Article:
As previously mentioned, in practice most problems encountered as a result of drought conditions centre around an energy shortage and lactating animals and young growing kids are the first to be adversely affected. Energy supplementation will therefore always be necessary for this group of animals first, followed by the other groups. The amount of energy supplementation will depend upon the animal's need, how much is provided by the grazing and the level of production that must be maintained - the latter will be mainly determined by economic considerations.

It must be mentioned that energy supplementation has this disadvantage - it usually lowers the animal's intake of natural grazing, in other words it replaces the intake of a portion of the natural cheap feeding material. Although this problem as such cannot be eliminated, the effects can be minimised by avoiding lengthy periods of low-level energy supplementation. Periods of energy supplementation can preferably be shortened, but at a high nutritive level so that the reaction aimed at by supplementary feeding can be achieved. As a general guide it is recommended that adult animals receive for instance 300 grams or more of mealies (or mealiemeal) per day, and kids 200 grams or more. In this respect the farmer will have to constantly evaluate the condition and performance of his animals in order to maintain the desired level of nutrition.

The use of roughage to supplement natural grazing is not recommended because it leads to a direct replacement of the natural grazing intake. Roughage must therefore rather be reserved for when animals must be withdrawn from the veld and when balanced rations must be made up. Roughage is invaluable for this purpose.

As far as protein is concerned, a marginal deficiency may occur during a serious drought among animals with a high requirement such as lactating ewes and kids. In normal circumstances this deficiency is corrected through the use of urea or licks containing urea and concentrates. Should animals be removed from grazing, sufficient natural protein will have to be incorporated into the ration.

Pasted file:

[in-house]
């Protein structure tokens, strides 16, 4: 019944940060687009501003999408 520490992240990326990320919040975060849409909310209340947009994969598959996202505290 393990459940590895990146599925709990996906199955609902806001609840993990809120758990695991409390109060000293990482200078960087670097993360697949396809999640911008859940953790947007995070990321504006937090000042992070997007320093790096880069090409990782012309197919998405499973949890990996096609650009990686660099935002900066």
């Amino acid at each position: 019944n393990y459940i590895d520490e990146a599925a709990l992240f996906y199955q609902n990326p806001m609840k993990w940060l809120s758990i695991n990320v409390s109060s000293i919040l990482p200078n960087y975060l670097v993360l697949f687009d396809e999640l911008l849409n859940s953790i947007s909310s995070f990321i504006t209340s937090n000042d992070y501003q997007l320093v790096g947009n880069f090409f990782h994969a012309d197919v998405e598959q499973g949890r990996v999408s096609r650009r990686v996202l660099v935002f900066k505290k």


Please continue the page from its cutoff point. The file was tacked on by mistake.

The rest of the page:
In practice additional or supplementary feeding can be done in two ways, namely in the form of a lick where salt is used to control intake, or otherwise to provide additional feed only on a limited basis. Both methods have practical advantages and disadvantages, and the farmer must decide for himself which method will best suit his particular circumstances. In the case of licks, the frequency of replenishment is less, while good facilities (suitable lick troughs) are required to limit loss through wind and rain.

Where limited additional feeding is practiced replenishment is more frequent and cheep containers can be used because the limited amount of supplement which is fed is quickly eaten up. Whichever method is used, the most important aspect to bear in mind is the actual amount that the animal consumes.

In South Africa the most important source of energy for supplementary feeding is undoubtedly yellow mealies. The only problem which is generally encountered when it is used for drought feeding is that it can cause digestive upsets and even acidosis should animals ingest too much. This problem can be overcome by treating the mealies prior to feeding to the animals according to the chocolate mealie recipe, which has proved to give the desired result. When drought conditions are fairly serious and it becomes necessary to allow a relatively high intake, this method of supplementary feeding will be appropriate.

The level of supplementation followed will naturally be largely determined by economic considerations, in other words, if animals must be fed only for survival, for maintenance or for production. At the present stage the mohair industry is in a favourable position and it will undoubtedly be profitable, at least as far as reproductive ewes and kids are concerned, to feed for full production. Apart from the economic benefit to the farmer, it is also in the interest of the industry as a whole seeing that it will help to maintain the desired kid and young goat to adult mohair ratio.

Should a drought reach the stages where goats can no longer be kept on the veld in spite of additional feeding, then the animals will of necessity have to be kept in pens and fed on a complete balanced ration. The ration used will mainly be determined by the type of roughage and concentrate which is available. For this purpose it would be advisable to obtain the necessary information for the correct composition of a ration from a nutritionist.

Lastly, it must be mentioned that no cheap method of supplementary feeding for production during droughts exists. The primary goal in such circumstances must be to prevent the detrimental effects of a drought being carried over to the following more favourable years.



Angora goat and mohair journal 25 (2)